Essay On Parliamentary Sovereignty

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Are here any limits on the principle of Parliamentary Sovereignty?

In answering this question, I will first set out a traditional definition of Parliamentary sovereignty. I will then consider two different senses in which it might be said that there are limits on Parliament’s sovereignty.

Parliamentary Sovereignty: a Definition
The 19th century constitutional theorists, A.V. Dicey defined the doctrine of Parliamentary sovereignty (hereafter ‘PS’) in two parts: firstly, he argued, Parliament can make or unmake any law; and, secondly, no person or body can legislate on behalf of Parliament. The first limb of this definition entails that no Parliament can bind its successors, and that where two Acts of Parliament cover the same subject matter, the later Act will impliedly repeal the earlier (the doctrine of implied repeal).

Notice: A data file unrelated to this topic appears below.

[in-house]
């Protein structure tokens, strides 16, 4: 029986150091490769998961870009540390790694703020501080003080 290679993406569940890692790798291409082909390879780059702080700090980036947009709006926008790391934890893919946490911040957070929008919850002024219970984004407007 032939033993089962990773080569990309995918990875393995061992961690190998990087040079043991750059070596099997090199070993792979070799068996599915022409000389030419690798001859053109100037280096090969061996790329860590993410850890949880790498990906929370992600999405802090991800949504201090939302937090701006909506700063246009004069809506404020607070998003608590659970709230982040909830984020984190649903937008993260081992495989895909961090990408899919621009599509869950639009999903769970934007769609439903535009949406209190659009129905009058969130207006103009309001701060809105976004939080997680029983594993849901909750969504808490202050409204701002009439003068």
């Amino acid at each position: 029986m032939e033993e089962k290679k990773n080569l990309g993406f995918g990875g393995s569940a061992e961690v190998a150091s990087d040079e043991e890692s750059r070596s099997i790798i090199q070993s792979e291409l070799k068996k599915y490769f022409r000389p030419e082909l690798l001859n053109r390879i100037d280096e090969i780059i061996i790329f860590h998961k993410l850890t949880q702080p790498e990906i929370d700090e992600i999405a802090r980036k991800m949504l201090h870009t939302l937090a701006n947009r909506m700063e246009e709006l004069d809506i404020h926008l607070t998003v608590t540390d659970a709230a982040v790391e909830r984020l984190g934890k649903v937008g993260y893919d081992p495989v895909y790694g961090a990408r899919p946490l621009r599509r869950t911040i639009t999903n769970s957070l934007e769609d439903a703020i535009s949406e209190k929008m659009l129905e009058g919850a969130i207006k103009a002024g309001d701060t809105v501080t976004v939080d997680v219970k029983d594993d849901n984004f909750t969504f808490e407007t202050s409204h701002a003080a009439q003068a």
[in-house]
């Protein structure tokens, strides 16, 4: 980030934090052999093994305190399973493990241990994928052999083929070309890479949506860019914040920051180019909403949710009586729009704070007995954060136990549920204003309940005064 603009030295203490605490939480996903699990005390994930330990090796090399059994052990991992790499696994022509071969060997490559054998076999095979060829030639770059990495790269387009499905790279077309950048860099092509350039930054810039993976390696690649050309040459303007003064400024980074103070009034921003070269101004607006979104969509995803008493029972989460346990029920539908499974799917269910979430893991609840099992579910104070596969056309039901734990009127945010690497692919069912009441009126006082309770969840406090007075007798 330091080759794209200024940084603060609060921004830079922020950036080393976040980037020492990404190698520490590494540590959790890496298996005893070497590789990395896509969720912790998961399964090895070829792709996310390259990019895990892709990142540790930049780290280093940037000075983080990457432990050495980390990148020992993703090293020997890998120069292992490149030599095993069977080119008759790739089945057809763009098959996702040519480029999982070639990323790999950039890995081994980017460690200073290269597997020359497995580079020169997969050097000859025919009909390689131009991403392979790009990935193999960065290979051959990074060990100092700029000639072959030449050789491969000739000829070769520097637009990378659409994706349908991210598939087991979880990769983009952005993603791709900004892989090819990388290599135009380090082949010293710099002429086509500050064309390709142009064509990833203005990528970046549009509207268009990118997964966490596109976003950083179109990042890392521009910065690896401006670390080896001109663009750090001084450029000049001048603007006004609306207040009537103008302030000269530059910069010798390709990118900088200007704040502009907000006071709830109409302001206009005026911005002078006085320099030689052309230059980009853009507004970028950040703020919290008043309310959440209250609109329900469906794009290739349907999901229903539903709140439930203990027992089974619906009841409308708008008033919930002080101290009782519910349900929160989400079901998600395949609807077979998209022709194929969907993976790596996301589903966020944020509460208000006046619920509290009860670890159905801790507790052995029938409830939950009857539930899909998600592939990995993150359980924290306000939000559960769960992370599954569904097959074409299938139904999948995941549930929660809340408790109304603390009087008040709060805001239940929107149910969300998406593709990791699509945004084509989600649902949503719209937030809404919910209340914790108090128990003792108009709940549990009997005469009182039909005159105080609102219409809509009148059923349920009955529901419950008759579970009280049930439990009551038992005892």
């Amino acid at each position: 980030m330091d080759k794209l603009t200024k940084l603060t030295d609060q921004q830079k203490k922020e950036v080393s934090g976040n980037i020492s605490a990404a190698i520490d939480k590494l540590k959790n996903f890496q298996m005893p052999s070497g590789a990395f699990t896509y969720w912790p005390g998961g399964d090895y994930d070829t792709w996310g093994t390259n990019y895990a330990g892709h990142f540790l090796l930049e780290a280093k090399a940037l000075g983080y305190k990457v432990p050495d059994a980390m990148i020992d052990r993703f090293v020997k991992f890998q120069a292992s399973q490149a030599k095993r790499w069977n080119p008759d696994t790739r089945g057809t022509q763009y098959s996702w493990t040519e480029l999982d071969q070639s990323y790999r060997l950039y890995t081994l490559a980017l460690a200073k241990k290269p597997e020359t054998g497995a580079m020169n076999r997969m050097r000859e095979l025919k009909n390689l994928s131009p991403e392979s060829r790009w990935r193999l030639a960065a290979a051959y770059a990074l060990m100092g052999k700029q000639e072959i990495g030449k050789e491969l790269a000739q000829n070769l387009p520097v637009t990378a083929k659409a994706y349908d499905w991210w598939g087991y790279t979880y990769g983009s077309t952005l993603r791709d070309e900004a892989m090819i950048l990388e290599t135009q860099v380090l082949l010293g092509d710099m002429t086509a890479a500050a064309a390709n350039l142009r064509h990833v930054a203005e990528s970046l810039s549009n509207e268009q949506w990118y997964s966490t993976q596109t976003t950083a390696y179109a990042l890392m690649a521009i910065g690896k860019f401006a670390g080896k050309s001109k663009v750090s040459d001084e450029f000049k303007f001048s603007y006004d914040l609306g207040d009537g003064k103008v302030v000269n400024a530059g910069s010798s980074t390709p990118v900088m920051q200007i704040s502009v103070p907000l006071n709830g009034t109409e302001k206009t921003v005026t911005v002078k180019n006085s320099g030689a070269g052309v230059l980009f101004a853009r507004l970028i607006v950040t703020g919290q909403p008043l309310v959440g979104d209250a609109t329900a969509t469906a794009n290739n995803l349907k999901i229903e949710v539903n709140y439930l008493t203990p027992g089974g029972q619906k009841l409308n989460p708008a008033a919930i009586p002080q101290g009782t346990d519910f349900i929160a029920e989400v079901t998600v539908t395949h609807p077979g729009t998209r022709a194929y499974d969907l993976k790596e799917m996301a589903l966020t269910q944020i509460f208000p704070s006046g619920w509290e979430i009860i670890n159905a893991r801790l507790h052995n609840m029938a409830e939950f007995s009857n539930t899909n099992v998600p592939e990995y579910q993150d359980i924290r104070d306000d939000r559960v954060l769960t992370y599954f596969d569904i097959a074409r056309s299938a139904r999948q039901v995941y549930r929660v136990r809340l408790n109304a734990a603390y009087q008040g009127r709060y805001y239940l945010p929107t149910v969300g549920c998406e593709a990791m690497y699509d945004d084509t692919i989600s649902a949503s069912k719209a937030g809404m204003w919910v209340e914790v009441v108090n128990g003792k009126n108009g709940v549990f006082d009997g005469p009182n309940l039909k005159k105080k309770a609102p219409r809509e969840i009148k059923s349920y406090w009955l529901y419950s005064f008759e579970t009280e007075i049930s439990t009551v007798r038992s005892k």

Implicit in the second limb of Dicey’s definition is an important institutional dimension to the doctrine of PS. Once Parliament has spoken through legislation, no court may look behind the validity of that Act. This aspect of the doctrine has its roots in Art 9 of the Bill of Rights, and it finds support in the so-called ‘enrolled Bill’ rule whereby a Bill is to be treated as an Act when it appears on
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The implication of this statement is that Parliament may only act within the powers conferred on it by law. Theorists have long debated the meaning of the rule of law. Some advocate a ‘formal’ or ‘procedural’ conception of the rule of law according to which, a law depends for its validity on such things as clarity, certainty, prospectivity and generality (see, for example, Raz or Fuller). Other theorists have advocated a ‘substantive’ conception of the rule of law according to which a law depends for its validity on certain substantive rights and principles (see, for example, Dworkin or

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